First approved in September 2013 in the European Union, Lemtrada is approved in more than 40 countries. Additional marketing applications for Lemtrada are under review by regulatory agencies around the world.

The FDA approval of Lemtrada marks Genzyme’s second MS treatment approval in the United States. Genzyme received FDA approval of its once-daily, oral Aubagio® (teriflunomide) for the treatment of relapsing forms of MS in September 2012. Aubagio is approved in more than 50 countries, and is under review by additional regulatory agencies. Between clinical trials and commercial use, approximately 30,000 patients have been treated with Aubagio.

Multiple sclerosis is estimated to affect more than 2.3 million people globally. There are approximately 400,000 people living with MS in the United States.

Important Safety Information About Lemtrada for U.S. Patients

Serious and life-threatening autoimmune conditions such as immune thrombocytopenia (ITP) and anti-glomerular basement membrane disease can occur in patients receiving Lemtrada. Monitor complete blood counts with differential, serum creatinine levels, and urinalysis with urine cell counts at periodic intervals in patients who receive Lemtrada. Lemtrada is associated with serious and life-threatening infusion reactions. Lemtrada can only be administered in certified healthcare settings that have on-site access to equipment and personnel trained to manage anaphylaxis and serious infusion reactions. Lemtrada may be associated with an increased risk of malignancy, including thyroid cancer, melanoma and lymphoproliferative disorders. The Lemtrada REMS Program, a comprehensive risk management program with frequent monitoring, is being implemented to help mitigate these serious risks.

The Lemtrada label includes a boxed warning noting a risk of serious, sometimes fatal autoimmune conditions, serious and life-threatening infusion reactions and also noting Lemtrada may cause an increased risk of malignancies including thyroid cancer, melanoma and lymphoproliferative disorders. Lemtrada is contraindicated in patients with Human Immunodeficiency Virus (HIV) infection.

U.S. Indication and Usage

Lemtrada is indicated for the treatment of patients with relapsing forms of multiple sclerosis (MS). Because of its safety profile, the use of Lemtrada should generally be reserved for patients who have had an inadequate response to two or more drugs indicated for the treatment of MS.

Please click here for full U.S. Prescribing Information for Lemtrada, including boxed warning and contraindications.

As part of its continued commitment to MS patients, Genzyme’s MS One to One® program will provide information about multiple sclerosis, Lemtrada and other relevant resources. MS One to One is available and staffed by dedicated MS nurses and highly trained representatives who can provide support for individuals living with MS, their health care providers, family and loved ones. For more information about these support services, call the MS One to One line at 1-855-MSOne2One (1-855-676-6326) Monday through Friday, from 8:30am – 8:00pm ET. Information and support are also available at www.MSOnetoOne.com.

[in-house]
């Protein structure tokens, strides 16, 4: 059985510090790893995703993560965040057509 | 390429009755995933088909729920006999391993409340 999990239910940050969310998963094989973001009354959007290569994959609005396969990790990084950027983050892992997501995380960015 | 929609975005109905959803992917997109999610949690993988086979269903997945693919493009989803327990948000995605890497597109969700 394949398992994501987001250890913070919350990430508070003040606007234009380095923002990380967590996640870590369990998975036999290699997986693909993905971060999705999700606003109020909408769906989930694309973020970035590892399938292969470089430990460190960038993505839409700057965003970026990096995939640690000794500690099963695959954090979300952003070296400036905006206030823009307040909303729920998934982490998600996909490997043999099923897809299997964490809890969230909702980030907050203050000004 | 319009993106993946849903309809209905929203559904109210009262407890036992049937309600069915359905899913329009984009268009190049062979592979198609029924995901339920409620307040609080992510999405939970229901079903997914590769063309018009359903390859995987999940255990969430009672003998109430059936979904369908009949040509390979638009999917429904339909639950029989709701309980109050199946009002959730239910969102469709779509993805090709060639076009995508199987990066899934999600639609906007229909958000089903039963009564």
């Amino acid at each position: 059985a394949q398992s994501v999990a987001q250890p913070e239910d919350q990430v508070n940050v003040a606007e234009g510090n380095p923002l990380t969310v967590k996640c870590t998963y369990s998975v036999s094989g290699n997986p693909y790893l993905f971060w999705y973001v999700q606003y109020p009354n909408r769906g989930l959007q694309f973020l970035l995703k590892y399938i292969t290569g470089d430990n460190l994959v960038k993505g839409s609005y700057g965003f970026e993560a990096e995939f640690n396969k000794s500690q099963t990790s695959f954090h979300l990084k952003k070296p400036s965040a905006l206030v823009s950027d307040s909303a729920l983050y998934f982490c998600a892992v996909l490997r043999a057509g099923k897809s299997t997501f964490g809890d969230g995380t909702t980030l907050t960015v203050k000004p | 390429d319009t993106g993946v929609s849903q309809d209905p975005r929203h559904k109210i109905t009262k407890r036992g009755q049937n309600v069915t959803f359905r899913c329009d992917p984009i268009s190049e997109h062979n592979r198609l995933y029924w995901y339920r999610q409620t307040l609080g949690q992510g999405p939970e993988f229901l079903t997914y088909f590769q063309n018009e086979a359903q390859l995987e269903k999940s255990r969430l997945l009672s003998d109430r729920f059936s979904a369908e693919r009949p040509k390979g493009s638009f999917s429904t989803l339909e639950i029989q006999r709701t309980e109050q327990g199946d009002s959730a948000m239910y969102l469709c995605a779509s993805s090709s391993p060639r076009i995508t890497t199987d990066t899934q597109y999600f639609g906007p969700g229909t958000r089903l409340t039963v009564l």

About Lemtrada™ (alemtuzumab)

Alemtuzumab is a monoclonal antibody that targets CD52, a protein abundant on T and B cells. Circulating T and B cells are thought to be responsible for the damaging inflammatory process in MS. Alemtuzumab depletes circulating T and B lymphocytes after each treatment course. Lymphocyte counts then increase over time with a reconstitution of the lymphocyte population that varies for the different lymphocyte subtypes.

In CARE-MS I, Lemtrada was significantly more effective than interferon beta-1a at reducing annualized relapse rate (0.18 for Lemtrada and 0.39 for interferon beta-1a (p<0.0001) a 55 percent relative reduction. The difference observed in proportion of patients with disability progression at year two did not reach statistical significance (8 percent for Lemtrada and 11 percent for interferon beta 1-a (p=0.22)), a relative risk reduction of 30 percent. The percent of patients remaining relapse-free at year two for Lemtrada was 78 percent vs. 59 percent for interferon beta-1a (p<0.0001). The percent change in T2 lesion volume from baseline did not reach statistical significance (-9.3 for Lemtrada and -6.5 for interferon beta 1-a, p=0.31).

In CARE-MS II, Lemtrada was significantly more effective than interferon beta-1a at reducing annualized relapse rates (0.26 for Lemtrada and 0.52 for interferon beta 1-a, p<0.0001, a 49 percent relative reduction). The proportion of patients with confirmed six-month disability progression was significantly lower for Lemtrada (13 percent for Lemtrada vs. 21 percent for interferon beta 1-a, p=0.0084), a 42 percent relative risk reduction. The percent of patients remaining relapse-free at year two for Lemtrada was 65 percent vs. 47 percent for interferon beta-1a (p<0.0001). The percent change in T2 lesion volume from baseline did not reach statistical significance (-1.3 for Lemtrada and -1.2 for interferon beta 1-a, p=0.14).

Genzyme holds the worldwide rights to alemtuzumab and has responsibility for its development and commercialization in multiple sclerosis. Bayer Healthcare receives contingent payments based on global sales revenue.

MS Blogger and Multiple Sclerosis Activist shares her journey living with MS, tips for others living MS and her husband, Steve, offers his insight as a caregiver for MS.